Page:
My conjecture is that they decided C (whatever quantity it represents) needed to have a bigger range, so they simply multiplied the random interval by 2 and then they discovered it was too weighted to the positive, so they changed the constant.

Yes they could have just changed the 5 to a 10, programmers frequently don't aggregate constants in that way because it is effectively a small amount of documentation.

  • 1
    The calculation is called a couple of times in the program, but to start with it is called and then 17 is added to it to give the price of an acre of land (in bushels) for a given year. The reference to another version of the program in the PDP-8 handbook is great, thanks for that!
    – harlandski
    Commented May 29, 2023 at 15:34
  • By the way, what are your reasons for thinking that the version in the DEC PDP-8 handbook is the original? It is certainly shorter and clearer, and it does make sense of the *2 in line 8.10 (as it makes more sense for this to have been added than taken away).
    – harlandski
    Commented May 29, 2023 at 15:44

[...] I have not been able to see any obvious difference

I suppose the difference is in how that value is meant to be used, which translates to program maintainability.

See line 5.20 in the original listing. There's some kind of parity test: IF (FITR(C/2)-C/2), which means that the program takes different course depending on whether that random number C is even or odd.

Most probably, the original author wanted even distribution of even numbers, which requires the range of random numbers to be [0, 2*n). So, in order to fool-proof his code and make sure that the upper limit is always an even number, the author devised that cryptic expression: 5*FABS(FRAN()*2). If written like that, it allows fine-tuning the game balance by adjusting that 5 literal, but protects one from breaking (presumably!) something by typing 9*FABS(FRAN()) or 11*FABS(FRAN()).

Online simulation: Try It Online FOCAL-69.

  • By the way, I've got through my deep dive into how the program works (converting it to C as I went) and now I understand the purpose of that IF (FITR(C/2) - C2) expression is - it is to randomly decide if rats eat some of the stores or not.
    – harlandski
    Commented May 30, 2023 at 14:31

So having carefully studied both the version of the program I first presented, and the one JeremyP drew my attention to in the DEC PDP-8 Handbook, I can give something more of an answer about how these two expressions are used differently in the game.

In both versions of the game, this line of code is identical, and serves an identical purpose, to set the 1 in 10 chance of there being a plague in a given year:

05.40 S Q=FITR(10*FABS(FRAN())); ...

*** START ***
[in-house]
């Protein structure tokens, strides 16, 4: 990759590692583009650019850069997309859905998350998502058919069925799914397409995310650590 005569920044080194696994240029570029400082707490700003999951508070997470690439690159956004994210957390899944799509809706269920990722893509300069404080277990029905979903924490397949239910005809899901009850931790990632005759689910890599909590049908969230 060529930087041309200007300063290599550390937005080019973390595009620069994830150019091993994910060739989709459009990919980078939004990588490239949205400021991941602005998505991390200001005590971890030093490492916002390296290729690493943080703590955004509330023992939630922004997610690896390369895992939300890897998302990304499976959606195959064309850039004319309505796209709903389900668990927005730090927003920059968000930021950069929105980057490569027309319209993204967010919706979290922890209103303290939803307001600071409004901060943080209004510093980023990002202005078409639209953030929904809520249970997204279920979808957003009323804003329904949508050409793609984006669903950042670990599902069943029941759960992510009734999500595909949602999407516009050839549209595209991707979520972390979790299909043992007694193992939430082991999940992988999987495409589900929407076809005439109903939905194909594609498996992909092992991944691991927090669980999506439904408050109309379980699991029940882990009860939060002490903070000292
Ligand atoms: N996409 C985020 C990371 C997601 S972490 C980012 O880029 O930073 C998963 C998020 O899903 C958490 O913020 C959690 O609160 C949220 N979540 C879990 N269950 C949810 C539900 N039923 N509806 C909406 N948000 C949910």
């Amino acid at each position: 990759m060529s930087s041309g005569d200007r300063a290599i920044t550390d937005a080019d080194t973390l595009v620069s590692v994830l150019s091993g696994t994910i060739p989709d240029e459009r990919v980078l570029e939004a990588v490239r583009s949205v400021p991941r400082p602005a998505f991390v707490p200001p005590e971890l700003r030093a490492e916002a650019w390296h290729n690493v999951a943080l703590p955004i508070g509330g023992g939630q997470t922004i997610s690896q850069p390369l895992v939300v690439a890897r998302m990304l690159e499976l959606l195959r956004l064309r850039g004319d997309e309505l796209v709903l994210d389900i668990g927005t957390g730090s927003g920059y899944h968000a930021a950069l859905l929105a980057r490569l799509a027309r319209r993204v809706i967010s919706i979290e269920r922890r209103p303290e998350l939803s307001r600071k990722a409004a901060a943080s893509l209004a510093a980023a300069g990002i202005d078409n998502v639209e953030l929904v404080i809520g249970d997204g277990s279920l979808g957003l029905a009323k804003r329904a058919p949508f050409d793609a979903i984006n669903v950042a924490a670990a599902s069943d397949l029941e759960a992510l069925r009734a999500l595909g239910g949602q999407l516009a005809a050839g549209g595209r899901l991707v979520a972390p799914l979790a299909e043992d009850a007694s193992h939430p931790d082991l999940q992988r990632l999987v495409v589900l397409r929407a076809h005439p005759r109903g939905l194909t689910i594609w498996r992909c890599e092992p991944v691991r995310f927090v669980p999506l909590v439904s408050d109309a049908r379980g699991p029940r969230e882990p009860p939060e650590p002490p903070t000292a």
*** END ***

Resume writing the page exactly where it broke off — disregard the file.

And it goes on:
At the beginning of the main loop, Q is then checked, and if it is equal to zero, then the effects of plague are applied.

02.25 ... I (-Q)2.3

As others have pointed out, the other expression differs in the two different versions, and as I noted in comments, it is called at various times when a random number is needed:

DEC PDP-8 Handbook version:

8.10 S C=FITR(5*FABS(FRAN)))+1

Standalone printout version:

8.10 S C=FITR(5*FABS(FRAN)*2))-4

In both programs, the respective version of this line is called separately to:

  • Set the bushel price of an acre of land (03.10)
  • Calculate the annual bushel yield on an acre of land (05.10)
  • Determine whether rats eat any of the harvest (using the algorithm described by Igor G. (05.20)
  • Provide a random element in the number of people who are attracted to the city each year (05.30)

Assuming that the DEC PDP-8 Handbook is the original, then the reason for the otherwise mathematically identical expressions being different in the version I first saw, is that the author of the standalone version modified the code by adding the *2. It should also be noted that the -4 which was then added actually introduces a bug into the program, as it means that the value of C ranges from -4 to 5, which results in some nonsense (a negative number of people being attracted to the city in a given year), and sometimes also the program crashing with a division by 0 error in this line. I have added my comments using FOCAL syntax of C for COMMENT:

5.20 D 8; C Calls random function in 8.10; 
S E=0; C This will mean rats do not eat any grain; 
(FITR(C-2)/C-2)5.3; C On odd numbers, jump to line 05.30, 
skipping the next part and leaving E set to 0; 
S E=S/C; C Rats eat a random proportion of the grain stores.

It is the last expression which can cause a division by zero error.

I suppose it is possible that the standalone version was the original, and it was debugged and had a lot of the verbiage removed, but it seems more likely to me that a user modified the code in an attempt to make the game more challenging by adding the *2 ... -4 but in doing so indavertedly introduced a logical and a coding bug into the program. It does indeed make the game much more challenging, but it also causes some nonsense results and reasonably frequent crashes.

  • While you are comparing different versions, have you looked for David Ahl's translation into BASIC?
    – dave
    Commented May 30, 2023 at 17:21
  • Not yet, that's the next step :-)
    – harlandski
    Commented May 30, 2023 at 22:55